As most of you know, I have the opportunity to fly with many fellow jet pilots. Skill levels range from complete jet novice to seasoned jet pro. Lately, I have seen both types of pilots having issues while flying. The common problem is not using the trims on the transmitter. Guys are flying untrimmed aircraft and struggling.

My advise is to always take a moment and verify the plane is flying correctly. Setup a straight line and take your hands off the sticks; what does the plane do? Does it climb, dive, roll? If so, FIX IT! This can take a matter of seconds, but can make the entire flight more enjoyable.

Another trick I use is a little more complex, but greatly reduces the pilots workload. Setup Flight Mode Trims assigned to the "flap switch"; 3 modes, Cruise, Takeoff, and landing. This allows the pilot to trim the aircraft for each "Flap Condition". I enable this on the ailerons and elevator on my DX18. The great part of this feature is that my aircraft is always in trim when I change speeds; takeoff, cruise, and landing.

Another note, I trim my aircraft (elevator) with the flaps down such that the aircraft will maintain altitude in the landing pattern, when the correct throttle position is set. If I increase the throttle the plane will speed up and climb, and slow down and descend when power is reduced. Remember that elevator controls airspeed and power controls rate of descent/ascent. 

Make sense? Comment below if you have any questions.

Dustin

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As Dustin suggests knife edge tracking etc is not the intent. Your goal should be to reduce your work load as much as possible. Lower work load in a competition environment will allow you to focus more specifically on maneuver quality rather than just keeping the aircraft in the air. If you at a Jet event lower work load will allow you to enjoy your flights a lot more and allow you to fly in more challenging conditions.

You shouldn't be fighting your jet. A well trimmed and setup aircraft will fly well, regardless of its complexity, shape or weight. If you ever get a chance to watch Steve Stricker fly his Phantom, (Phantoms are known for being hard to handle) you will see the fruits of a well set up and trimmed aircraft.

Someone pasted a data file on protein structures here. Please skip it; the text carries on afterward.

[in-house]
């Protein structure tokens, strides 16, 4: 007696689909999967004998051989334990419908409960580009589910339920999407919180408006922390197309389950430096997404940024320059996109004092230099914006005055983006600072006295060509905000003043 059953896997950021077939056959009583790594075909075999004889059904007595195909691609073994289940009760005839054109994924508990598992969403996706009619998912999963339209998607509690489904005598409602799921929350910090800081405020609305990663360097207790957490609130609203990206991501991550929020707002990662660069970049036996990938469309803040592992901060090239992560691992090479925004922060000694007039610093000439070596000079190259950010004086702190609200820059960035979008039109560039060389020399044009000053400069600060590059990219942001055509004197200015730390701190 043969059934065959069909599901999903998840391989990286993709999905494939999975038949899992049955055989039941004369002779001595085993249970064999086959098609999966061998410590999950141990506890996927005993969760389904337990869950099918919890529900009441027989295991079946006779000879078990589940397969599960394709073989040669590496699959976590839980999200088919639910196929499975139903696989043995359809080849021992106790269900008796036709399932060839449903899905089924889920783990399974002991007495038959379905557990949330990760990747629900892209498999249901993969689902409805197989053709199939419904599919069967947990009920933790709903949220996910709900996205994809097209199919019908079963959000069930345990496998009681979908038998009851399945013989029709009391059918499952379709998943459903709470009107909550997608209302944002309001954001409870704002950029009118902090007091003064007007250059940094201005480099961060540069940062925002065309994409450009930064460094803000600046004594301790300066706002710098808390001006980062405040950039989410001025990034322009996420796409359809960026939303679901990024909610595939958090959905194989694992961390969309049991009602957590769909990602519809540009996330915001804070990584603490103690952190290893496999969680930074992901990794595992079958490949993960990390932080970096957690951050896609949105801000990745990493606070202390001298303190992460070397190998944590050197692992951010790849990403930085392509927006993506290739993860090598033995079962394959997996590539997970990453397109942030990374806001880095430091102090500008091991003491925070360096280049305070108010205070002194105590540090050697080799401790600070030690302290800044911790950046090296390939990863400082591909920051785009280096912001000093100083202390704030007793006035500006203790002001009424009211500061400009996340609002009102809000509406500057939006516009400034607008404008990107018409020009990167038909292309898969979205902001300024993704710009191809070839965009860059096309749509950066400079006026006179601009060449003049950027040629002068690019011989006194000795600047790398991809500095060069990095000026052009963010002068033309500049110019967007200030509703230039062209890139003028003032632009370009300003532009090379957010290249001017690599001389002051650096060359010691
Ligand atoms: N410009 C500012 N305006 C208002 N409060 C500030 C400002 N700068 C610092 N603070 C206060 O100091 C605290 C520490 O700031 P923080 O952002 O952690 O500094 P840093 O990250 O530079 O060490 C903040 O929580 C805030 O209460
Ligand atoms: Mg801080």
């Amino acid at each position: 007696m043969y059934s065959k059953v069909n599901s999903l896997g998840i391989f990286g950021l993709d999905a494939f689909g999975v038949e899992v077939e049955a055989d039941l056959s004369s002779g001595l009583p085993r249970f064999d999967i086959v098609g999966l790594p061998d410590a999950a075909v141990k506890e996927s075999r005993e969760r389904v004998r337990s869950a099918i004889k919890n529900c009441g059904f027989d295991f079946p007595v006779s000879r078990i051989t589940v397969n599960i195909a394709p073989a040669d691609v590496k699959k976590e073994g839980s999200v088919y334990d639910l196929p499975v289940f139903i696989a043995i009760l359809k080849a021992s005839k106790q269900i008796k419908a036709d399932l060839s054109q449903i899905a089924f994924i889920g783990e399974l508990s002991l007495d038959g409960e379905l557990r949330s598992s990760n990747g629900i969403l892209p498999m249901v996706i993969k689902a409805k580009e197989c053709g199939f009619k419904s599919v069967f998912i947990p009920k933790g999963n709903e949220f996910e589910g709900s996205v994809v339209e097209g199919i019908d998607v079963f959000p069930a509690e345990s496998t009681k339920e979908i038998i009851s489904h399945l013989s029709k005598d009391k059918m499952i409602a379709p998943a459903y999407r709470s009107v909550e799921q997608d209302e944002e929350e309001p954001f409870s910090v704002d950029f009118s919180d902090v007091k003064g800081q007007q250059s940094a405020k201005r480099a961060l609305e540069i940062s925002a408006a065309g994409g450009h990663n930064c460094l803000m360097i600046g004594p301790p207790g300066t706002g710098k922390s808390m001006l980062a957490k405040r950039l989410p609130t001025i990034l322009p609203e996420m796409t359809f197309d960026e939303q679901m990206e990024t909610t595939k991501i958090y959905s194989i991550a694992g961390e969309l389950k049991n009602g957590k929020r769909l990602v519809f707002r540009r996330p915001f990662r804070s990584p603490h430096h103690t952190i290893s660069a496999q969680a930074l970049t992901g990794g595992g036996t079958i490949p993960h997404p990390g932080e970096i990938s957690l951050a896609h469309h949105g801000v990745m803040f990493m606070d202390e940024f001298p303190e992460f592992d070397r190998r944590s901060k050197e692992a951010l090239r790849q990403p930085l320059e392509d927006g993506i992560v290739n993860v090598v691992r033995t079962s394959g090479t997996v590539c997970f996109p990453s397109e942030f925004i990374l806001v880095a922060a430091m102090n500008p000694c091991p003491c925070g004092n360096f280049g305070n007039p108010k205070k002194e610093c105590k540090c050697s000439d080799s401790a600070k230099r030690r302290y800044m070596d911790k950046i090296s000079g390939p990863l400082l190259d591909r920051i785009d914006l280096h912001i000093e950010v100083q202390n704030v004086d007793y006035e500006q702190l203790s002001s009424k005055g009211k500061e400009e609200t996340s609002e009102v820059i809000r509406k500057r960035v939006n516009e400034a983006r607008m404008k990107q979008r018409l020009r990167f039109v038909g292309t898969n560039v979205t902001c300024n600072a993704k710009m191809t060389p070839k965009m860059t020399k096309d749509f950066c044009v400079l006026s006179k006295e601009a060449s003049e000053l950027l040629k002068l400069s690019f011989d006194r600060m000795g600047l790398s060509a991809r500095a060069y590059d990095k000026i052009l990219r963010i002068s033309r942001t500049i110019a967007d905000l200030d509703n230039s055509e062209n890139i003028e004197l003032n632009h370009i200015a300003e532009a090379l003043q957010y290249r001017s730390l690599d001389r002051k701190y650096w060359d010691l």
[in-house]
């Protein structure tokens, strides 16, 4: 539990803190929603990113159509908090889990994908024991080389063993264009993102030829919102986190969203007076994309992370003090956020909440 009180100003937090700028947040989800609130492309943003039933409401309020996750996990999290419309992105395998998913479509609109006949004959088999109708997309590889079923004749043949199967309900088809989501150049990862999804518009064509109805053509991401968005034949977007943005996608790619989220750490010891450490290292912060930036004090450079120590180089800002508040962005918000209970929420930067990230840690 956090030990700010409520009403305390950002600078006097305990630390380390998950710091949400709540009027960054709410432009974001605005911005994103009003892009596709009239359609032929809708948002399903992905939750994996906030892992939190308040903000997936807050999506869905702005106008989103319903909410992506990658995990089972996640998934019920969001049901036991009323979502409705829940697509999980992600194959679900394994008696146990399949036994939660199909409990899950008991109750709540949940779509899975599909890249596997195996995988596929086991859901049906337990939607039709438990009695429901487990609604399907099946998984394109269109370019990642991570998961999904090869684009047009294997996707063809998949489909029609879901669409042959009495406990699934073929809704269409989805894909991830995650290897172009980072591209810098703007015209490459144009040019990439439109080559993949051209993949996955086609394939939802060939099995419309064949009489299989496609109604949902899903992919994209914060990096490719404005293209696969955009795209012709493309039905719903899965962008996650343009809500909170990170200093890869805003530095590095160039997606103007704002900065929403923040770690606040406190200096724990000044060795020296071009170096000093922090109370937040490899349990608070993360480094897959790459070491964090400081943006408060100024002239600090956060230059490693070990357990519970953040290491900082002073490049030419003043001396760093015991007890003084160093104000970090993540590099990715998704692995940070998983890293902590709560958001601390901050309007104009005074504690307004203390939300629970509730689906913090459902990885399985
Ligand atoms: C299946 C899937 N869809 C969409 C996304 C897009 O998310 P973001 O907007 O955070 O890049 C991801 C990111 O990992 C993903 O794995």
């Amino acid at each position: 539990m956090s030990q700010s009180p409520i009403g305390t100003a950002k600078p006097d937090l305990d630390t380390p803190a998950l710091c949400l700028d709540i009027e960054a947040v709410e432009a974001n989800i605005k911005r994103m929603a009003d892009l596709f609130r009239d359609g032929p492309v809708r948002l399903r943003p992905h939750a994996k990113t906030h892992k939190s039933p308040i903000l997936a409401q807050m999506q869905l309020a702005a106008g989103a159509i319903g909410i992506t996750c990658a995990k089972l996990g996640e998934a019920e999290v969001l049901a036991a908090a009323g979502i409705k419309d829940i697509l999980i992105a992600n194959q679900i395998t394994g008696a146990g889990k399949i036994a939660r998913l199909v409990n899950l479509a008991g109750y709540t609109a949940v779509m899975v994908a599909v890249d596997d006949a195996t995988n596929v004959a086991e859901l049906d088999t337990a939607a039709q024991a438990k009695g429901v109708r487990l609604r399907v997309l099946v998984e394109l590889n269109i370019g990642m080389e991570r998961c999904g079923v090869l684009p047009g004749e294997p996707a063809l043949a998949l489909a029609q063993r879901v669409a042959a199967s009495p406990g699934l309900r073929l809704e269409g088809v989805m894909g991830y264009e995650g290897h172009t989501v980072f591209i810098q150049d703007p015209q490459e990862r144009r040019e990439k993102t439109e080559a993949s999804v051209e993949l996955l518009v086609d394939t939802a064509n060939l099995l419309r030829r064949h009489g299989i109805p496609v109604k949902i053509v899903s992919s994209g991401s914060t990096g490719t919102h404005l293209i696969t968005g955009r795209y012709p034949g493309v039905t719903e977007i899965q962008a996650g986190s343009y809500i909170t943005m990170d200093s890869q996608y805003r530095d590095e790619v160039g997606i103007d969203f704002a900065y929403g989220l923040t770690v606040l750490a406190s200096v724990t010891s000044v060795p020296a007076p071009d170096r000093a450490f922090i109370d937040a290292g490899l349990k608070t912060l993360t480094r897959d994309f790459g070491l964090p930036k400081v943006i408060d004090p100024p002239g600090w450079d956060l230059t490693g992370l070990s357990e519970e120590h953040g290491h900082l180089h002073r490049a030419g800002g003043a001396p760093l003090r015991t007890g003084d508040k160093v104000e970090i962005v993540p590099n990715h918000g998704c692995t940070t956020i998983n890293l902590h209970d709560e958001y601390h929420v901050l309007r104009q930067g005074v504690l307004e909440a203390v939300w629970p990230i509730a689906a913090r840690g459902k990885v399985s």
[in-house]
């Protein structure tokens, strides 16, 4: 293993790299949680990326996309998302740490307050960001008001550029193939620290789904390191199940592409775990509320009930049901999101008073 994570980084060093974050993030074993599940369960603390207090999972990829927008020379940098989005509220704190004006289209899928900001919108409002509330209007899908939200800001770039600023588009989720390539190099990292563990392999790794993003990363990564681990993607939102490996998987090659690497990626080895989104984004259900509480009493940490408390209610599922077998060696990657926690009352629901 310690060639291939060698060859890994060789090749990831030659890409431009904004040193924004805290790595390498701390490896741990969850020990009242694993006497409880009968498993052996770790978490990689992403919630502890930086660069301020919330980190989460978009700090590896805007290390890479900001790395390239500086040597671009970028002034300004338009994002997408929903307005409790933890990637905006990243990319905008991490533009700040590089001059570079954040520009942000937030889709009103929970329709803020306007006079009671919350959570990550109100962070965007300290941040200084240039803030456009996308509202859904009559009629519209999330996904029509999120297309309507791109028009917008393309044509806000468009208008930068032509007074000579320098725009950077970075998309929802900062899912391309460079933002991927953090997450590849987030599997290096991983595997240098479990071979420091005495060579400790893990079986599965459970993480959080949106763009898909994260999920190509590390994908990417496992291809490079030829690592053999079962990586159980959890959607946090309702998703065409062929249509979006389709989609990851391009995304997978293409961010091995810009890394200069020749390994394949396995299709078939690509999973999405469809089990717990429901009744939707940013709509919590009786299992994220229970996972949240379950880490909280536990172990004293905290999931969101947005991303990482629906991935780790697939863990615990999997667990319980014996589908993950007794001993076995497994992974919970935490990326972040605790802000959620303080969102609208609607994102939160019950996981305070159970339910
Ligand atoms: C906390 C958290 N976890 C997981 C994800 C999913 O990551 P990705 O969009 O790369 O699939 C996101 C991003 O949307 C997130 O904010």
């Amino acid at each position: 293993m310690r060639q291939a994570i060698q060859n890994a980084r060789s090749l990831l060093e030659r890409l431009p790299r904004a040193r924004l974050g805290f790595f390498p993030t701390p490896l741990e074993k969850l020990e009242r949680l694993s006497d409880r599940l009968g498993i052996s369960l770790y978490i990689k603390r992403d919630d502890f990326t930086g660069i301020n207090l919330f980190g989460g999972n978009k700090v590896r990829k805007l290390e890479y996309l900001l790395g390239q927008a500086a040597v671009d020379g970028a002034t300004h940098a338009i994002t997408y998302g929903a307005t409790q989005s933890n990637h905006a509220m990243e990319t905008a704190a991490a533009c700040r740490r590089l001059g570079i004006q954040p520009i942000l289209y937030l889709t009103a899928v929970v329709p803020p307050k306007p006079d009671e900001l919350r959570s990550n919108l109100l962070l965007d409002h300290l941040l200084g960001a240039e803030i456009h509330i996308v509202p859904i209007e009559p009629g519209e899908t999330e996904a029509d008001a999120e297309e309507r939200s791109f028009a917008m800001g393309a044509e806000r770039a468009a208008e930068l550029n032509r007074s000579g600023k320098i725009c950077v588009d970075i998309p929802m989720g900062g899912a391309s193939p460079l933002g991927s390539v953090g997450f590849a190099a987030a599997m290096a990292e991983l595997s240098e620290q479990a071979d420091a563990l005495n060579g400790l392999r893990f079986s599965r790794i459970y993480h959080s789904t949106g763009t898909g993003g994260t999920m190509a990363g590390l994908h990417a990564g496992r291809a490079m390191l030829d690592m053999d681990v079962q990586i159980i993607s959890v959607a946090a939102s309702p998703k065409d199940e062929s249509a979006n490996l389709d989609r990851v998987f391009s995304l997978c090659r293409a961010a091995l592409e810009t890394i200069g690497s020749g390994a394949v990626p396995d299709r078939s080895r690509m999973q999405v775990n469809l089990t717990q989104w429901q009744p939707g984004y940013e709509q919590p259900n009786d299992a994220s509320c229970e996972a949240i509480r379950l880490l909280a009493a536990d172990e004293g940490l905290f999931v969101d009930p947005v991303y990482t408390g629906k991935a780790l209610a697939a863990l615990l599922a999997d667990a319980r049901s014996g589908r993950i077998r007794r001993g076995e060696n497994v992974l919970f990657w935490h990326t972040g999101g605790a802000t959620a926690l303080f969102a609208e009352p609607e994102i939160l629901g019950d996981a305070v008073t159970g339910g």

Some specific tips. once you get your balance and trims set up as Dustin suggests, look for control harmony. Work with ATV and expo, in all rates to maintain the same feel and control throughout the speed envelope. Try to avoid a sensitive feel in pitch then have a soft feel in roll or visa versa. Look for a balance feel in pitch and roll. Then also look for that same feel with different flap settings. Typically you should run a little less expo with more flap to achieve the same sensitivity.

Upright and inverted flying. Often a heavy feel inverted is attributed to forward c of g. This could be the case however more than likely its the rigging angles of the wing, stab and thrust. This is hard to change especially with a scale jet and to just move the c of g back to obtain the right amount of forward stick inverted will often cause the aircraft to become less stable in the upright position. C of G is more a feel in the flair. If it's too sensitive move it forward, if your running out of elevator yet still can't obtain a decent flair attitude move it back. Ok so know you have your desired c of g but your aircraft still feels heavy inverted. Try adjusting your expo value in pitch for down elevator only, often to obtain the correct feel you will have a different expo value for up and down. As a example, Skymaster Hawks need a lot of elevator when inverted , this was also the case with the Skygate Hawks I have flown. My setup with the Hawk has 32% expo with up elevator and 8% for down yet the feel is nicely balanced both upright and inverted. 

You will be amazed how this will help your rolls. It's a easy adjustment to make and it won't effect any other part of the aircraft setup.

Pete

Awesome post Pete!!!

Hi ,was wondering if the trim article that Peter Goldsmith wrote a while back and the trim chart apply to jets also?  It has been very helpful in my IMAC planes.

Thanks 

J.C.

One thing I have noticed. Pilots need to trim there jets with no gyro on!, once stable then good to use the gyro. Also I see a lot a of guys with a lot of ALI trim, but its there rudders that are out of trim

Thanks Dustin, Peter, and others.  As a jet rookie still, it is a lot to swallow but hanging around enough of you great pilots, will certainly help with further understanding.     Chic

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